New Fuel Economy Law Promotes Plug-in Hybrid Cars

The idea is that if the cars had enough battery power to go 40 miles on a charge, without starting the engine, 78 percent of Americans could drive all week without using any gasoline at all.

Published: 12-Jan-2008

One interesting and little noticed provision of the Energy Independence and Security Act of 2007 is a section promoting the development of plug-in hybrid electric vehicles. This legislation nugget has not have caught wide media attention. But to me, seeing Congress actively embrace technology that once seemed like science fiction shows how far we have come in the past decade. Let me explain:

Plug-in hybrids, like the Chevrolet Volt concept and some Toyota Prius aftermarket conversions, work just like regular full hybrids—operating on gas, electric power, or both. But plug-ins have much larger batteries, and instead of recharging them only with the gas engine in the vehicle, they may also be charged from a home or office electrical outlet.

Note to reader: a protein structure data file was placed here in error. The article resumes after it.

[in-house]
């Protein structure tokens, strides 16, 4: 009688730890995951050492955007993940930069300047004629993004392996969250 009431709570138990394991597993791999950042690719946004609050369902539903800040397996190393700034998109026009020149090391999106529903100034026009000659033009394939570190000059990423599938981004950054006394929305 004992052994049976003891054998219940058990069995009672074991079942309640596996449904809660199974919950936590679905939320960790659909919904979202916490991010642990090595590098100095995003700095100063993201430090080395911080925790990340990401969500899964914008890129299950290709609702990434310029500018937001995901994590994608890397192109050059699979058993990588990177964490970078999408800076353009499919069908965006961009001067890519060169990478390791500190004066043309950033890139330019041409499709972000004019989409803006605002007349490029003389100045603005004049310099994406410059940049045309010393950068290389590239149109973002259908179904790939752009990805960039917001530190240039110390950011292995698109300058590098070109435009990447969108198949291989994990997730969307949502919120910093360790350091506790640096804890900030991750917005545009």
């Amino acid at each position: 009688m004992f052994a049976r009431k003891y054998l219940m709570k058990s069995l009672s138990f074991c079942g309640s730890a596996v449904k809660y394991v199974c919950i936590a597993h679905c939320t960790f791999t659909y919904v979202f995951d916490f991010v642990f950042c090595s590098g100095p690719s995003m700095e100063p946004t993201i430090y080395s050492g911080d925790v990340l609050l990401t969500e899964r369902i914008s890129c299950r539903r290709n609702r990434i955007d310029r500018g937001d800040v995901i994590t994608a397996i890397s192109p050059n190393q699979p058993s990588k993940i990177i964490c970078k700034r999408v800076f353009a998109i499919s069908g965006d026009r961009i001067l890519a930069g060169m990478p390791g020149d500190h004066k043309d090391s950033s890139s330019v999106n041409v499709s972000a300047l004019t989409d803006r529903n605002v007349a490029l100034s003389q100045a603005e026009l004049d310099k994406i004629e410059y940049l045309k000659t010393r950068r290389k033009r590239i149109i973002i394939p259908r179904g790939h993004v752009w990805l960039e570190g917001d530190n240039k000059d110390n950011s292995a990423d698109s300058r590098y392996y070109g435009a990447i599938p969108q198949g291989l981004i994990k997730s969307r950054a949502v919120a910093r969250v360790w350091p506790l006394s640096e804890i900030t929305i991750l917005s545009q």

The idea is that if the cars had enough battery power to go 40 miles on a charge, without starting the engine, 78 percent of Americans could drive all week without using any gasoline at all. Most Americans drive less than 27 miles a day, and the cars could go that far on electricity alone by charging up every night.

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